Quick five questions with Bruce Boucher – Director of Sir John Soane’s Museum

As Director of one of the design world’s best loved museums, how do you open it up more to the world but at the same time keep its unique intimate character? 

 
We have a responsibility to care for the fabric of the Soane, which means there is a limit to the number of people we can admit at any one time. Fortunately, the digital world offers us the opportunity to bring the Soane to people’s computers around the globe. The recent pandemic has accelerated the pace at which this is happening, but it was already our direction of travel. Our “Explore Soane” platform provides a fly through of the Museum, with a focus upon key areas including the Picture Room, with 118 objects available, the Model Room, and the Egyptian sarcophagus in the crypt. We are currently scanning the Drawing Office and its over two hundred casts as the next component of the Museum to be ready for our virtual public. You can access it directly or through our website: www.soane.org.uk



I have to ask – out of the thousands of objects at the Soane, do you have an absolute favourite…. one that you’d wished you had found yourself? 

 

That’s a difficult question, but I have a soft spot for our cork models of classical temples. There was a great vogue for them in the latter half of the eighteenth century as Grand Tour souvenirs. They originated in Naples as architectural backdrops for their nativity scenes or presepi. They were light, easy to transport, and cork was able to mimic the appearance of weathered stone and even brick. My favourite is the round Temple of Vesta at Tivoli, which Soane bought an estate sale in 1804. It’s distinctive architecture was quoted by Soane at the Bank of England, and you can still see his Tivoli Corner there today.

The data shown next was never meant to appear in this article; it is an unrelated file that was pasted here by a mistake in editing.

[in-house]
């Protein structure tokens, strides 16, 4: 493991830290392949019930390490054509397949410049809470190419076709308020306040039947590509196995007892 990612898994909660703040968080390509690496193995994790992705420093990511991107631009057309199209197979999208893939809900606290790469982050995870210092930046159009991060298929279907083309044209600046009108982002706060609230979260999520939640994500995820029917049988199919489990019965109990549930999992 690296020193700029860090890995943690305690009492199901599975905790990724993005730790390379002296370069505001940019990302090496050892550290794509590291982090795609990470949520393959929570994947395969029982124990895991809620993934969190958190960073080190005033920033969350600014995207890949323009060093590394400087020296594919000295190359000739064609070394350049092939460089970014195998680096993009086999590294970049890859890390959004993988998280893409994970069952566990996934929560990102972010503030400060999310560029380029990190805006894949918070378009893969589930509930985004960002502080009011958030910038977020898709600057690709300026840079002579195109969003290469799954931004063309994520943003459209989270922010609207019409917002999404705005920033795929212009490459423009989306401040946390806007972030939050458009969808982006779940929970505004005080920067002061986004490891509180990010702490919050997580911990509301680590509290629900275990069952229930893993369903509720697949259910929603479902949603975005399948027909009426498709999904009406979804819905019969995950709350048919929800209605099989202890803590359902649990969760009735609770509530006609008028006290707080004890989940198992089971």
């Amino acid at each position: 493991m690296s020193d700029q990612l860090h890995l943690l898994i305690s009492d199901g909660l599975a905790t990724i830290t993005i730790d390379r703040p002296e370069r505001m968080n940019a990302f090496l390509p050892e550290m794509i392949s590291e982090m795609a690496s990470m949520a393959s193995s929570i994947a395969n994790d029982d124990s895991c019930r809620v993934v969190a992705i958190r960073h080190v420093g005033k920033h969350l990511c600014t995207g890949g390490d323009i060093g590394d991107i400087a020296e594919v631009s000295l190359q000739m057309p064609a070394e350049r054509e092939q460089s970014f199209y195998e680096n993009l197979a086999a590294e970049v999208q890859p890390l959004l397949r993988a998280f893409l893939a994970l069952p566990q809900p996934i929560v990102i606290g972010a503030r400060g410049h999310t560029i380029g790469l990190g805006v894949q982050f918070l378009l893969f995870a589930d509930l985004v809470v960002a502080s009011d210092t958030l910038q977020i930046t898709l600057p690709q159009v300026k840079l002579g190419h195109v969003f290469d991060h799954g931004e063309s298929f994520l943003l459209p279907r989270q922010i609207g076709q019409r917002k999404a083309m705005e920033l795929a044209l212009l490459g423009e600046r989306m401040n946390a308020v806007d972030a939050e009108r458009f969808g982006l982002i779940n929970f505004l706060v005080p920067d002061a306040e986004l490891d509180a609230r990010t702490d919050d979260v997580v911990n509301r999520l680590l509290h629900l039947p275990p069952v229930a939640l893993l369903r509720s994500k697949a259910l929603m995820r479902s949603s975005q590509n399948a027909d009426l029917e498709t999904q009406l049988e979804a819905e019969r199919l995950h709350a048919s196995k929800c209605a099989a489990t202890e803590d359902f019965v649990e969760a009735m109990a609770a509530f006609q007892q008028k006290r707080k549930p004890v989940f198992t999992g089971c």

With your love of Palladian Architecture, what is the earliest book of Andrea Palladio’s writing do you have at home? 

 

I used to have a facsimile of the 1570 edition of Palladio’s Four Books of Architecture, which is still the best introduction to Palladio. There is also an excellent translation published by MIT Press with the English text set in Palladio’s original pagination. That’s important because the eighteenth-century English translations by Leoni and Ware separate Palladio’s words from his images, with the result that it is difficult to follow. When I taught Palladio at University College London and the Architectural Association, I often observed that students would misidentify the palace or villa referred to in the text because the illustrations were bunched together at the end of the book. Palladio was sensitive to the integration of word and image, much as he chose simple language to put across his ideas. Oddly enough, I don’t think John Soane held Palladio in such high esteem although he paid lip service to his role as one of the founders of what Soane called “the cinque-cento style”.

Soane Drawing Office Pre-restoration

You spent many years in America, what do you think is the cultural difference in the way we both put collections together? 

 

That’s a big question! I don’t think any museum anywhere displays its collection like the Soane’s, for one thing, but there is no hard and fast rule here or there as the dynamic between collections and the buildings that contain them is often the determining factor. The traditional American collections, like the Morgan or the Huntington are closed, but the major civic museums in America are generally allowed to de-accession works, which they do frequently. That is a big difference, and the practice is considered taboo in this country since it can seem like selling the family silver. University or college museums in American have often been prey to this gambit to shore up finances, and there is a case right now of a university in Indiana that plans to sell three major paintings to pay for the refurbishment of dormitories.

If you could live anywhere in the world – where would it be?

 
 I’m happy where I am, but perhaps the Villa Cipriani at Asolo—they have room service!
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